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The Point

The point is the defining part in a fountain pen.  A bad one ruins an otherwise attractive pen, a good one elevates an otherwise hideous wreck.

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Parts: While the point is an essentially indivisible item, it has a few elements which go into it:

    • Slit:  The important thing, that which allows the point to act, the slit transmits the ink from the feed via capillary action.  The slit should never widen towards the end, as this will starve the tip for ink– in firm pens, its walls can be parallel, while in flexible ones they should (at rest) taper towards the tip.  Some pens with extremely wide points may have more than one slit, to prevent ink starvation at the far edges.
    • Tines: These are really just a side-effect of the slit.  The exact shape of them has a role in how well the pen flexes; as a general rule, longer and thinner tines, relative to their own width, make for more flex.
    • Tipping: The actual contact between point and paper– historically, the “nibs”, a term which has grown to include the whole point.  Any roughness or misalignment will make for misery in use.  A point may have tipping applied by welding, in which case it is generally called “iridium” although a variety of similarly hard metals and alloys are more likely to be used in modern pens.  In some less expensive pens, the tipping is made of the same stuff as the main body of the point, either turned down like a jelly-roll or folded in like the boards of a book.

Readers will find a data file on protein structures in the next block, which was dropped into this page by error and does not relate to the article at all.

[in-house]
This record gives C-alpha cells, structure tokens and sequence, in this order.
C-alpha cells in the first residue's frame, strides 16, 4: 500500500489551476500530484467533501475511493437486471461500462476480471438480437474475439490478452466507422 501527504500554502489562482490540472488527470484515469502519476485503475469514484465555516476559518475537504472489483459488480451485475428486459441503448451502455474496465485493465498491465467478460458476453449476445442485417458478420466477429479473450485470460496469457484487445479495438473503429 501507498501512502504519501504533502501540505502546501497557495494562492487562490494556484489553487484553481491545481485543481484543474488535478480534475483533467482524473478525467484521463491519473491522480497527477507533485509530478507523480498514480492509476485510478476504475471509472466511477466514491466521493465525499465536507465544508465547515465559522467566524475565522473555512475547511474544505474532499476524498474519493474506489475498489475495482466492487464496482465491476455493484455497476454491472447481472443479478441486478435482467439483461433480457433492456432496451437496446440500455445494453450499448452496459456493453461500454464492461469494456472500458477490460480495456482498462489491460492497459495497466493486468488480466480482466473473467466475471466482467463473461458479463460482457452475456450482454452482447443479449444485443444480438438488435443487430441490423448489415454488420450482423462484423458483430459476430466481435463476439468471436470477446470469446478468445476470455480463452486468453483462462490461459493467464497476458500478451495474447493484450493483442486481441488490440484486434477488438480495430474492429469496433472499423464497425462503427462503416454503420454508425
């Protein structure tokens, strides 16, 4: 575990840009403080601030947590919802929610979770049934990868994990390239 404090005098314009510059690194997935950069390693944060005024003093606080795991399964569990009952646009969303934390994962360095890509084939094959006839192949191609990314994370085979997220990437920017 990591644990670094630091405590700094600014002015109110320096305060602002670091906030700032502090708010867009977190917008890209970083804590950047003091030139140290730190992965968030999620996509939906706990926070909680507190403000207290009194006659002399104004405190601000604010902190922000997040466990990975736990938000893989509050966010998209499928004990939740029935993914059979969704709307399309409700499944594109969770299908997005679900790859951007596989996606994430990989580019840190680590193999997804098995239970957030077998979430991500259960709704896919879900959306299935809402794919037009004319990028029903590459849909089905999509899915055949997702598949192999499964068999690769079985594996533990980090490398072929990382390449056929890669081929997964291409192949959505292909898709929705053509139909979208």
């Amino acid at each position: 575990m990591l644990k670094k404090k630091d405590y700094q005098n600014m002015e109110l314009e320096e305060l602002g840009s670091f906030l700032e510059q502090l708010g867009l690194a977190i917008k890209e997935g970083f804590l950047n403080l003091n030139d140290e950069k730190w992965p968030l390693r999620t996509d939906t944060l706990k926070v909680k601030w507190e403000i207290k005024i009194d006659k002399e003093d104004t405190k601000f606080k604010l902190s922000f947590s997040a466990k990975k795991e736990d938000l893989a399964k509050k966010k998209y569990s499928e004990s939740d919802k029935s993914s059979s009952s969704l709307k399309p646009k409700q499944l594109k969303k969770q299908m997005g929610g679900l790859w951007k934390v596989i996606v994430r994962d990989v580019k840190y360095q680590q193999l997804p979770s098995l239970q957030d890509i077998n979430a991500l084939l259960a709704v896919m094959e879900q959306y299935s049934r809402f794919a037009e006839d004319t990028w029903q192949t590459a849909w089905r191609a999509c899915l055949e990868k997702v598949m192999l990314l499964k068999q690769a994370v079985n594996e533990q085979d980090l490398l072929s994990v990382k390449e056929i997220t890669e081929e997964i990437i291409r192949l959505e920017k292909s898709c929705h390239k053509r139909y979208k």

• Shoulders:  The outermost edges of the tines.  In some more modern pens, the shoulders are bent downwards for reasons of  either alignment with the feed or re-inforcement; these are “winged” points.
    • Breather:  A hole at the end of the slit with a couple of purposes.  The name comes from the role it plays in allowing air back up the feed, but an equally if not more important purpose is to act as a stress-distributor, preventing the slit from tearing longer (a similar feature is often found at the end of slits in leather).  This item does not appear in all pens, most of which seem to function reasonably well in its absence, but I find I don’t fully trust flexible points without a breather.